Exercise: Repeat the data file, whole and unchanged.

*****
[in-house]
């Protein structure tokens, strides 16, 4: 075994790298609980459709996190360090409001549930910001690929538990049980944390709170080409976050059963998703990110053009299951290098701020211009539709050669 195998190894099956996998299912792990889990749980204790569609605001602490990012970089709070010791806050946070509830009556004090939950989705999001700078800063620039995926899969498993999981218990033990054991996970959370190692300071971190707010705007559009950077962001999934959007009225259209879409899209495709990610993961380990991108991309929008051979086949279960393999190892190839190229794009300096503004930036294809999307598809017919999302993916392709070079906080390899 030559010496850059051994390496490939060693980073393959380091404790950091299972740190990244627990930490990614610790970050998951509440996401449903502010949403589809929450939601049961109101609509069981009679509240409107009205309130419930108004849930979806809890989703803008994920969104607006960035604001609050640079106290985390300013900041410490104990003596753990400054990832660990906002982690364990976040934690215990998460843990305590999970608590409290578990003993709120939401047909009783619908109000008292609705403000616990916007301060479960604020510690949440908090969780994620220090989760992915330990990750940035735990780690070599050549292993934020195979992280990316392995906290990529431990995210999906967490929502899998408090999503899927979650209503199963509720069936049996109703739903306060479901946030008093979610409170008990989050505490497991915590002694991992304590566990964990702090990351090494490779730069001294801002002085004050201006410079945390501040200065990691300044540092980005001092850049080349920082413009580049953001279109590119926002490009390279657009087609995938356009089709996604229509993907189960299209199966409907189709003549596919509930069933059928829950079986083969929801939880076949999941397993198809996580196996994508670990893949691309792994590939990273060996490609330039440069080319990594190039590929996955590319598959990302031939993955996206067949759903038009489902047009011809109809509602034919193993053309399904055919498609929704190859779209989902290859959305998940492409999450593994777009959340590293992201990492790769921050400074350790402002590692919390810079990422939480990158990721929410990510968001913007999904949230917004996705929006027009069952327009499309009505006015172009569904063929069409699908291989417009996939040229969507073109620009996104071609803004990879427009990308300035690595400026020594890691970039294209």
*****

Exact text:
[in-house]
């Protein structure tokens, strides 16, 4: 075994790298609980459709996190360090409001549930910001690929538990049980944390709170080409976050059963998703990110053009299951290098701020211009539709050669 195998190894099956996998299912792990889990749980204790569609605001602490990012970089709070010791806050946070509830009556004090939950989705999001700078800063620039995926899969498993999981218990033990054991996970959370190692300071971190707010705007559009950077962001999934959007009225259209879409899209495709990610993961380990991108991309929008051979086949279960393999190892190839190229794009300096503004930036294809999307598809017919999302993916392709070079906080390899 030559010496850059051994390496490939060693980073393959380091404790950091299972740190990244627990930490990614610790970050998951509440996401449903502010949403589809929450939601049961109101609509069981009679509240409107009205309130419930108004849930979806809890989703803008994920969104607006960035604001609050640079106290985390300013900041410490104990003596753990400054990832660990906002982690364990976040934690215990998460843990305590999970608590409290578990003993709120939401047909009783619908109000008292609705403000616990916007301060479960604020510690949440908090969780994620220090989760992915330990990750940035735990780690070599050549292993934020195979992280990316392995906290990529431990995210999906967490929502899998408090999503899927979650209503199963509720069936049996109703739903306060479901946030008093979610409170008990989050505490497991915590002694991992304590566990964990702090990351090494490779730069001294801002002085004050201006410079945390501040200065990691300044540092980005001092850049080349920082413009580049953001279109590119926002490009390279657009087609995938356009089709996604229509993907189960299209199966409907189709003549596919509930069933059928829950079986083969929801939880076949999941397993198809996580196996994508670990893949691309792994590939990273060996490609330039440069080319990594190039590929996955590319598959990302031939993955996206067949759903038009489902047009011809109809509602034919193993053309399904055919498609929704190859779209989902290859959305998940492409999450593994777009959340590293992201990492790769921050400074350790402002590692919390810079990422939480990158990721929410990510968001913007999904949230917004996705929006027009069952327009499309009505006015172009569904063929069409699908291989417009996939040229969507073109620009996104071609803004990879427009990308300035690595400026020594890691970039294209």